I spent a memorable 24 hours at the Woodstock Festival in August of 1969,about 44 years ago this weekend.We were driving up from Philadelphia,arriving in the area of Bethel,NY on the Friday evening in time for a swim in one of the cool lakes dotting the area.We had quite a walk into the Festival grounds,finally arriving on Saturday morning only to find the fences were down and there was nobody to collect our tickets(whatever happened to those tickets?).As we positioned ourselves on the hillside,the music began in earnest again with Santana,who I was pretty familiar with from the previous Summer in Central Park and S.F.Longshoreman’s Hall.
There were some nice solo sets from John Sebastian and Country Joe McDonald with a lively set of numbers like 6 Days on the Road which I referred to at the time as Truck-Drivin’ music.There was a great set fom the Keef Hartley Band,Blues-Rock horn band from John Mayall alumnae.Wally and I went down in front of the stage for a pretty lackluster set by the Dead,imagine a couple of Deadheads tryin’ to exhort the 400,000 folks behind us to get the party goin’ to Lovelight only to hear a chorus of Siddown!Soon after,we were overjoyed to be close for the Incredible String Band.Mountain was quite good and had a good rapport with the crowd from New York due to Leslie West’s past with the Vandals from Long Island.
Night-time brought more of the well-known sets from the film like Creedence,Ten Years After,Joe Cocker,Janis Joplin with her new band,The Who,mostly doing Tommy with a nice showdown between Pete Townsend and Abbie Hoffman who was attempting to interlope.The highlight of the night had to be Sly and the Family Stone who got the multitudes dancing for sure.Dawn brought a righteous set from the Airplane (Grace:Good Morning People!) with Volunteers of America joined by Nicky Hopkins on keys.
Back in 1970,I was living and working in Stroud,Gloucestershire and we used to go into London on the train for our music fix.There were amazing shows all over the place in those days and we seemed to go to many areas of the city.Some of the more memorable shows were at the Roundhouse in Chalk Farm and Royal Albert Hall.At the Roundhouse,we indulged in a little dosage before experiencing John Cale and Nico opening for Pink Floyd.At Royal Albert Hall we caught an amazing show by the Band at their prime as well as Mott the Hoople at a later date.We used to go to a club called Cousins in Soho on Wardour St.to see folk music like John Martyn.Other singer-songwriter shows were at another Royal Concert venue with James Taylor and Gordon Lightfoot.Once we went way up to Islington to see Elton John in a club setting.There was a huge outdoor concert at the Crystal Gardens with the Faces and Yes opening for Pink Floyd with their 360%speaker placement.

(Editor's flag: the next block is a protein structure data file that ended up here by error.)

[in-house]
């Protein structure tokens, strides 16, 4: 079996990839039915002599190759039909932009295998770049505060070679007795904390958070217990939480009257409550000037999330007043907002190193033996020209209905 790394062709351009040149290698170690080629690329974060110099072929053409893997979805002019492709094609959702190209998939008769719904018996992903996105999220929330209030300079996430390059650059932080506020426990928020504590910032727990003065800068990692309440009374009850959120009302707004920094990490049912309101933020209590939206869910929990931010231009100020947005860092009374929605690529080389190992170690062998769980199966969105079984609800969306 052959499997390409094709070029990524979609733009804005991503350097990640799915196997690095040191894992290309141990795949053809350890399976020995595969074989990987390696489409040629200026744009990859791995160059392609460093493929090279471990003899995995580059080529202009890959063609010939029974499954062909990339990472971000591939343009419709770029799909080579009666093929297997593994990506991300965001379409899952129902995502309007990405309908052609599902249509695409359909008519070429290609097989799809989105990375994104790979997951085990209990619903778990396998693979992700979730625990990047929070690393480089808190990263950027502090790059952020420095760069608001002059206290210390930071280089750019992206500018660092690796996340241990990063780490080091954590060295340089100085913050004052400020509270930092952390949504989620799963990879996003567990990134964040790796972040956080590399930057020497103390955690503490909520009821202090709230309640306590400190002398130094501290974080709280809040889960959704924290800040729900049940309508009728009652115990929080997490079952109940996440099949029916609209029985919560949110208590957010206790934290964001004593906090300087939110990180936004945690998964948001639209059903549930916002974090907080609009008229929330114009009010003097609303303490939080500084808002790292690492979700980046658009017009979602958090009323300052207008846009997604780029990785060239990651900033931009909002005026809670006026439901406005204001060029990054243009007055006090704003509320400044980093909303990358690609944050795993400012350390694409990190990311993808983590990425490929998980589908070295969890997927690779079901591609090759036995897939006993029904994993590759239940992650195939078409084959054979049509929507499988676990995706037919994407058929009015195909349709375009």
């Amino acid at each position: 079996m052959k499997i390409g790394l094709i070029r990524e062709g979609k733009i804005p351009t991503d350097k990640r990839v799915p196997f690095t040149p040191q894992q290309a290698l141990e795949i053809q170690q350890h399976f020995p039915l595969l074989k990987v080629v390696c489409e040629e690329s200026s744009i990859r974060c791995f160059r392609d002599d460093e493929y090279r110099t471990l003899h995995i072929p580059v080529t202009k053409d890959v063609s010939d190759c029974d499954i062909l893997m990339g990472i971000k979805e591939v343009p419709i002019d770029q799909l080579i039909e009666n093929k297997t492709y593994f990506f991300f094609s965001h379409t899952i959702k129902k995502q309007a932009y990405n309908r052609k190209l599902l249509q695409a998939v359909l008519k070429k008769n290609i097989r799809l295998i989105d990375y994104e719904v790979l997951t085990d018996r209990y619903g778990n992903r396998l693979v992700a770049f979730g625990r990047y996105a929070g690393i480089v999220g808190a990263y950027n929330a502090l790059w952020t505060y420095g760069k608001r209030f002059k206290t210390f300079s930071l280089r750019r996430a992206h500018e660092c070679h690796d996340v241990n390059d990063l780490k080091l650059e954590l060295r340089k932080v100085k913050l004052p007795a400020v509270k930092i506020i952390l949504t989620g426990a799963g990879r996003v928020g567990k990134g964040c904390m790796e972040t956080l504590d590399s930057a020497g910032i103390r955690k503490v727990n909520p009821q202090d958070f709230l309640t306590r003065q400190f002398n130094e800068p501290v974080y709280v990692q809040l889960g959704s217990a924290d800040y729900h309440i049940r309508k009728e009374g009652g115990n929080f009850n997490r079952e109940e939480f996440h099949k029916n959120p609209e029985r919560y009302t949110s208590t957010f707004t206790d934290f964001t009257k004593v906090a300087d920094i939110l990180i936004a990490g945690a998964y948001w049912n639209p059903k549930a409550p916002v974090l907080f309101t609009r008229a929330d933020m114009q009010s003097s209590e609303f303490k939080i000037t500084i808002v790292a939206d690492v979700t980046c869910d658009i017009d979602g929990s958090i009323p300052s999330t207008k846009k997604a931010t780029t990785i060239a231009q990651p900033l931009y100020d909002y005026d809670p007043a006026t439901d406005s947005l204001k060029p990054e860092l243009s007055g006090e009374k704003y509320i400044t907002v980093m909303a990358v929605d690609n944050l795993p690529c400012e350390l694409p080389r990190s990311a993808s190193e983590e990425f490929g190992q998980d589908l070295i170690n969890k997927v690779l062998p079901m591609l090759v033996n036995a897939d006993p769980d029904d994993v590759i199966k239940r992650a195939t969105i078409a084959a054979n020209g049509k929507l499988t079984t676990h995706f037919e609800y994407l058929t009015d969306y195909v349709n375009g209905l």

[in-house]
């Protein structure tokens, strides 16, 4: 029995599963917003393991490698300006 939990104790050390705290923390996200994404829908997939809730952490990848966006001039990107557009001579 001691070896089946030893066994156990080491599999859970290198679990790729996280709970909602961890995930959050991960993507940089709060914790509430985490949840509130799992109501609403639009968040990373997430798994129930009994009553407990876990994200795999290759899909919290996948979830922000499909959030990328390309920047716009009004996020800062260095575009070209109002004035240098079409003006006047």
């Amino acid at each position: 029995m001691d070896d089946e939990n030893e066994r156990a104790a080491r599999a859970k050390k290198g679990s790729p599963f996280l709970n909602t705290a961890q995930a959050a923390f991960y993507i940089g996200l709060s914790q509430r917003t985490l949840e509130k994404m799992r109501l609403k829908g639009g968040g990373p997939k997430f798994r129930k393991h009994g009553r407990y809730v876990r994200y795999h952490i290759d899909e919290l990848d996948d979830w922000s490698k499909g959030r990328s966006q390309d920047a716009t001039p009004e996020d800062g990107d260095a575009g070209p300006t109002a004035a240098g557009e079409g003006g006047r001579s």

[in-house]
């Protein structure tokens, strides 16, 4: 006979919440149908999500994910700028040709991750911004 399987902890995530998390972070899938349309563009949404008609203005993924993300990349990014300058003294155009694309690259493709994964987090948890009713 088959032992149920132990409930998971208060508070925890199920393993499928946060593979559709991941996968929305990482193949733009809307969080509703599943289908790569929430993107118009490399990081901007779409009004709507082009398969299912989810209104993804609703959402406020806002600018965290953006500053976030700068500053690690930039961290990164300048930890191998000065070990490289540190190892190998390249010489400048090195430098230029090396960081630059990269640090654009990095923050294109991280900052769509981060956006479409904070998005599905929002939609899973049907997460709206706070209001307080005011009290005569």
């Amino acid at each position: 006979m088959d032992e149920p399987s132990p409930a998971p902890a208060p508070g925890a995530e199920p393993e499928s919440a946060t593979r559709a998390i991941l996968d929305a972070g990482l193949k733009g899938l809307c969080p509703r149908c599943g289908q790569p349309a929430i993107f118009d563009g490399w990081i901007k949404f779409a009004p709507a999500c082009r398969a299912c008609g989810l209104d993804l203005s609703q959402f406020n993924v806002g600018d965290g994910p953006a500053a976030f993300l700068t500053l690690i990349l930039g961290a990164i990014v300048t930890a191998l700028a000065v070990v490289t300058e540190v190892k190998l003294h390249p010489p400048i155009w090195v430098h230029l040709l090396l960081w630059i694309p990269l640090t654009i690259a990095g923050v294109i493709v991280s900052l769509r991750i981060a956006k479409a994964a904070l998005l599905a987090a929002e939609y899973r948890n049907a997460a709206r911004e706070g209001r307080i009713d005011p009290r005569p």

In the Sixties,I was living in Houston where there was a really cool nightclub downtown called Love Street Light Circus.They had a trippy area in front of the stage with big pillows on the floor where you could groove to the bands.We would be down there most weekends for the best local music like the Conqueroo,Shiva’s Headband,Bubble Puppy(they had a national hit called Hot Smoke and Sassafras),and Johnny Winter.Once before he got discovered by Steve Paul,Johnny impressed Janis Joplin so much that she tried to recruit him for her new band.One time after the 13th Floor Elevators played,the guys in the band decamped to our house on West Main,where Roky Erickson convinced me to “loan” him my copy of the 2nd Velvet Underground album(which of course I never saw again).
39 years ago,I went to Willie Nelson’s 4th of July picnic in Dripping Springs,Texas outside of Austin.The lineup was quite impressive with guests ranging from Waylon Jennings,Kris Kristofferson with Rita Coolidge,to my favorite of the day:Charlie Rich,Mohair Sam himself.This was before Behind Closed Doors came out,but Charlie had quite a bevy of young ladies of the cast-iron curls persuasion cheering him on.Of course Willie himself ruled the roost and showed how he had Texas in the palm of his hand at that point in time.I was hawking my freshly printed T for Texas shirts,which went over quite well.
Little Feat was always one of my favorite bands ever since they came into existence.I was thinking about all the shows from the old days on Lowell George’s birthday a couple of days ago.They used to play Liberty Hall in Houston on a regular basis,usually on a co-headlining gig with Bonnie Raitt (who had a compact group back then with Freebo on Bass).Little Feat was almost considered our band in those days,what with songs like the Texas Rose Cafe.I guess they were appreciated likewise in other Locales like Baltimore and Atlanta.When I moved up to Chicago in ’73,they used to play at the Aragon Ballroom which was where they recorded their incredible live album Waiting for Columbus,a career retrospective double record.I somehow missed Lowell’s solo gig at the Park West and he died soon after that.His song Willin’ is always a favorite at the clubs I frequent so he’s never forgotten.
We were residing in Stroud,Gloucestershire from late Summer 1970(right after the Isle of Wight,more on that later) till the Fall of 1971.We would go into Bristol to catch some phenomenal shows in that era.My favorites were Ike and Tina Turner (she could sure handle a microphone),The Byrds in one of their final aggregations (love that Lover of the Bayou),The Kinks and Terry Reid,Derek and the Dominoes,and the Rolling Stones in the Mick Taylor era.